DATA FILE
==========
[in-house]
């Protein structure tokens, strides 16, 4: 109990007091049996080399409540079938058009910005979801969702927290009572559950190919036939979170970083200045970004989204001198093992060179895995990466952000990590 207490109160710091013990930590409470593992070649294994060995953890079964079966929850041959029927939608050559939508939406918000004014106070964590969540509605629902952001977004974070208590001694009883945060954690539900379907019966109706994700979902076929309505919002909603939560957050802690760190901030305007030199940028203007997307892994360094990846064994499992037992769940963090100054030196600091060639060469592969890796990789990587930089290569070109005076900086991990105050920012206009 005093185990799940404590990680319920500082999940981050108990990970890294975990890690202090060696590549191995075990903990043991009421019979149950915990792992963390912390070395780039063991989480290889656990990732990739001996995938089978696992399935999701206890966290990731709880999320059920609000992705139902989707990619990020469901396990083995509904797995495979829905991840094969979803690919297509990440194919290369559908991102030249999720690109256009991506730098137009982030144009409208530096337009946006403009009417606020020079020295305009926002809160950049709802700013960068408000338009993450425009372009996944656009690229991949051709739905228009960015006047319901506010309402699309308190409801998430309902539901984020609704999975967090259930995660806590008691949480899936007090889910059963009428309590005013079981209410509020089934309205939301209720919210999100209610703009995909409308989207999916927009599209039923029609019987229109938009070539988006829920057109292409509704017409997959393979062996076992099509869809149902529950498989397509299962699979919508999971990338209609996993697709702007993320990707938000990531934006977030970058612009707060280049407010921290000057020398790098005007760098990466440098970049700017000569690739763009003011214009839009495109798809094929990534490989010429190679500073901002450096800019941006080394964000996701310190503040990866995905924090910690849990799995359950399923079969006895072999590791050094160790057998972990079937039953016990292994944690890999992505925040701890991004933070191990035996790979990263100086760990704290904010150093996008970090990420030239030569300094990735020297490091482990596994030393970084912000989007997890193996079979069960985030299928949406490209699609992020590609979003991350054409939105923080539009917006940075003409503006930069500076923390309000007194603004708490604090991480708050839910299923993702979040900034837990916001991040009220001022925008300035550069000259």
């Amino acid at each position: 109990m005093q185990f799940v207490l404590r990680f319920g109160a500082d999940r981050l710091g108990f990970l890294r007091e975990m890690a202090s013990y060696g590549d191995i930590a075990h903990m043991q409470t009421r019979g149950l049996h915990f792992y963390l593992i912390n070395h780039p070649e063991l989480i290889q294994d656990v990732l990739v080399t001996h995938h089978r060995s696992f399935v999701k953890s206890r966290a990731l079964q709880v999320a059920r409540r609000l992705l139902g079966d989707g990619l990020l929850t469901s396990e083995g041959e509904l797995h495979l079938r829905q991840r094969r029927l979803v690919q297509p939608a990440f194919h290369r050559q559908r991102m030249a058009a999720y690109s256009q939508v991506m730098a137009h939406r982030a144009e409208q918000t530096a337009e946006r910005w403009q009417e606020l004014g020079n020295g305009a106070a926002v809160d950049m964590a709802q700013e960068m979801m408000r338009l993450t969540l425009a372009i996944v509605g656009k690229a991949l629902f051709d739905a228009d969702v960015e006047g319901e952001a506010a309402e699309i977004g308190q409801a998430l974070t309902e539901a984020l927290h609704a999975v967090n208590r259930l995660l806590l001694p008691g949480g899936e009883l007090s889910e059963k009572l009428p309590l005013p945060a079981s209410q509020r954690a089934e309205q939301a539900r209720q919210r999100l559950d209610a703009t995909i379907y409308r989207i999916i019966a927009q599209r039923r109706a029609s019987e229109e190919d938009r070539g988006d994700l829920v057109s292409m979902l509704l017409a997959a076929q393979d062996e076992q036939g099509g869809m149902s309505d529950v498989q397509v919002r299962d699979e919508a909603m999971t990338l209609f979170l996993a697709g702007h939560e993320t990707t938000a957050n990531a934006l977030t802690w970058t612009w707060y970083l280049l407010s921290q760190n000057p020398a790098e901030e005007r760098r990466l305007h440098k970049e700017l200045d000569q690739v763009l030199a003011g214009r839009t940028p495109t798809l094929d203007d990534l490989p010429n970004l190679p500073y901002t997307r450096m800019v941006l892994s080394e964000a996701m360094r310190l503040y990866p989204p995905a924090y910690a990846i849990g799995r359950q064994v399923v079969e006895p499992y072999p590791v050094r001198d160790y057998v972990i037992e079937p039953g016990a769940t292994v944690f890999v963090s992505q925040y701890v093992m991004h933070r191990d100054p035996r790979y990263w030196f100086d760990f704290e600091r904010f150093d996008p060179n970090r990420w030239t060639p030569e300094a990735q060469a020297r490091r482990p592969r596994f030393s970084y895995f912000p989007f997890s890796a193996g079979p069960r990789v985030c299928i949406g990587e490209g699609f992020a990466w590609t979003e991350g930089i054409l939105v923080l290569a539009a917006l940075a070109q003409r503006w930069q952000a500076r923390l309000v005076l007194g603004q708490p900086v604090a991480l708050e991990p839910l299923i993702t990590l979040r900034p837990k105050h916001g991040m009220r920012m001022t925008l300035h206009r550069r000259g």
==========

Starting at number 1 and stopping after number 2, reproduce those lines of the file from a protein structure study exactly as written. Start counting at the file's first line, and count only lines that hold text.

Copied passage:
[in-house]
């Protein structure tokens, strides 16, 4: 109990007091049996080399409540079938058009910005979801969702927290009572559950190919036939979170970083200045970004989204001198093992060179895995990466952000990590 207490109160710091013990930590409470593992070649294994060995953890079964079966929850041959029927939608050559939508939406918000004014106070964590969540509605629902952001977004974070208590001694009883945060954690539900379907019966109706994700979902076929309505919002909603939560957050802690760190901030305007030199940028203007997307892994360094990846064994499992037992769940963090100054030196600091060639060469592969890796990789990587930089290569070109005076900086991990105050920012206009 005093185990799940404590990680319920500082999940981050108990990970890294975990890690202090060696590549191995075990903990043991009421019979149950915990792992963390912390070395780039063991989480290889656990990732990739001996995938089978696992399935999701206890966290990731709880999320059920609000992705139902989707990619990020469901396990083995509904797995495979829905991840094969979803690919297509990440194919290369559908991102030249999720690109256009991506730098137009982030144009409208530096337009946006403009009417606020020079020295305009926002809160950049709802700013960068408000338009993450425009372009996944656009690229991949051709739905228009960015006047319901506010309402699309308190409801998430309902539901984020609704999975967090259930995660806590008691949480899936007090889910059963009428309590005013079981209410509020089934309205939301209720919210999100209610703009995909409308989207999916927009599209039923029609019987229109938009070539988006829920057109292409509704017409997959393979062996076992099509869809149902529950498989397509299962699979919508999971990338209609996993697709702007993320990707938000990531934006977030970058612009707060280049407010921290000057020398790098005007760098990466440098970049700017000569690739763009003011214009839009495109798809094929990534490989010429190679500073901002450096800019941006080394964000996701310190503040990866995905924090910690849990799995359950399923079969006895072999590791050094160790057998972990079937039953016990292994944690890999992505925040701890991004933070191990035996790979990263100086760990704290904010150093996008970090990420030239030569300094990735020297490091482990596994030393970084912000989007997890193996079979069960985030299928949406490209699609992020590609979003991350054409939105923080539009917006940075003409503006930069500076923390309000007194603004708490604090991480708050839910299923993702979040900034837990916001991040009220001022925008300035550069000259």